The Federalist Society

Bar Watch Bulletin February 12, 2005

2005 ABA Midyear Meeting, President Grey remarks, Dialogue Between Congress & the Judiciary

February 12, 2005

Today we report on proceedings from Saturday's ABA Meetings.

President Grey offers remarks at the ABA Plenary Session with State Bars

ABA President Robert Grey briefed attendees at the ABA Plenary Session with State Bar Association leaders. Grey devoted a portion of his speech to ABA Activities "On Our Watch." According to Grey, "On our watch we have the ability to keep citizens safe and the government accountable. On our watch we can make a difference about how the legal profession is understood and appreciated. You and I will bring this organization to a point where others will say, 'If you want to know how it's done, look at the ABA.'"

He briefly addressed rising medical insurance rates, stating that although lawyers could not entirely be blamed, they were a part of the problem. Grey maintained, "Caps aren't the answer. Twenty-two states in crisis have caps. We need to step back and have a dialogue to understand the facts."


Time for a Dialogue Between Congress and the Judiciary

A Saturday morning panel featured several judges discussing the judiciary branch's relationship with Congress. In his remarks, U.S. District Court Judge Berle Schiller of the Eastern District of Pennsylvania started out by quoting the Federalist Papers #78: the judiciary has neither force nor will, just judgment. Judge Schiller then discussed occasions where, in his view, Congress has threatened the independence of the judiciary. He cited the recent Feeney Amendment, suggesting it created an "atmosphere of intimidation" by instilling a fear that judges would be blacklisted and would have to defend their decisions in the political arena. (The Feeney Amendment sought to limit downward departures by judges from the standard sentencing guidelines. The amendment instructed the U.S. Sentencing Commission to revise its policies preventing judges from reducing sentences below the guidelines and required federal appellate courts to conduct reviews of all downward departures by district court judges. It also established a system for reporting to Congress how federal judges handled sentencing.)
Concerning the use of international law in judicial decision-making, Judge Schiller accused Congressman Feeney of using the threat of impeachment to prevent the use of international law. Judge Schiller stated: "What's wrong with looking at good ideas? There's no principled reason to ignore them." He then went on to discuss attempts at jurisdiction-stripping, including the House of Representative's effort to deprive judges of the authority to hear contentious cases such as the one challenging the phrase "Under God" in the Pledge of Allegiance.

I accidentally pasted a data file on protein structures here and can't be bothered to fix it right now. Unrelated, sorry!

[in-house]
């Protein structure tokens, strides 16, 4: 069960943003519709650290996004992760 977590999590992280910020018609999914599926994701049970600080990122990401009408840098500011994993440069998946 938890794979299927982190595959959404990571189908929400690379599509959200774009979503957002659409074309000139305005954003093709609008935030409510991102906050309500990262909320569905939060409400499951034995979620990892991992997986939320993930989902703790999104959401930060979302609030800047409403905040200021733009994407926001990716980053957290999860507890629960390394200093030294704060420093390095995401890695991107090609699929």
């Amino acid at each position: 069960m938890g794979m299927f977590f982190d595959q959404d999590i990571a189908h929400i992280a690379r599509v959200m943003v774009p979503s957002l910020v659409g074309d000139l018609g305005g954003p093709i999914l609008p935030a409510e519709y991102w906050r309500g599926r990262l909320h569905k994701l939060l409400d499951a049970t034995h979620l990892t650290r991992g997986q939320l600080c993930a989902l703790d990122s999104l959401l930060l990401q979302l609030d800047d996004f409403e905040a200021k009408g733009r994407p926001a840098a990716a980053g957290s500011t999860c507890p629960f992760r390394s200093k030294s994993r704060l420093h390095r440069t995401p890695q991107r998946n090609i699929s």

Judge Schiller observed that Supreme Court Justice Sandra Day O'Connor has said that the tension between the courts and Congress is the highest it has ever been. He suggested that politics is causing this atmosphere. Candidates from the Left and the Right have campaigned, using the courts as a point of attack or to instill public fear. The Left claims that right-wing judges are trying to take away a woman's right to choose, and the Right claims that activist judges are set on getting God out of our lives. Judge Schiller suggested that both political parties know that the judiciary has no natural constituent base, and, thus, it is an easy target.

Senator Orrin Hatch responded. He admitted that there was a heightened sense of tension. He suggested, however, that the judiciary is using judicial review as an excessively powerful check on the legislature. He used the example of provisions of the recently enacted Child Pornography Act, which the Supreme Court invalidated, stating "Sometimes the judiciary goes past its Constitutional limits."

The Senator rejected Judge Schiller's accusations of the threat of potential impeachment. Senator Hatch said that no articles of impeachment were ever introduced. He then went on to say that, criticism of the judiciary could be good. It incentivizes judges to be thoughtful in their decisions.

10th Circuit Court Judge Deanell Tacha detailed four broad themes in her remarks: the importance of public trust in the courts, the need to educate the public about the three branches of the Federal government, instilling the idea that government works better when there is tension between the branches, and the importance of attracting good people to government.

U.S. District Court Judge Ricardo Hinojosa discussed his experiences on the U.S. Sentencing Commission.

University of Richmond School of Law Dean Rodney Smolla, the moderator, then asked the panelists to reflect further on the issue of criticism of the judiciary by the political branches.

Senator Hatch responded by suggesting that most judges work within the Sentencing Guidelines. He then noted that it is the judges on the 9th Circuit who "don't care what the law is. They just care what they want it to be. This hurts how people view the judiciary."

Judge Hinojosa believes that "we are seeing more activism because the public is bringing more suits to the courts. We are seeing more activity in the courts."

One last question from Dean Smolla asked about personal and political attacks on judges launched from opponents, such as what happened with Judge Robert Bork's nomination. Senator Hatch responded, "It was a travesty what happened to Bork. It was a huge mistake by Senators."


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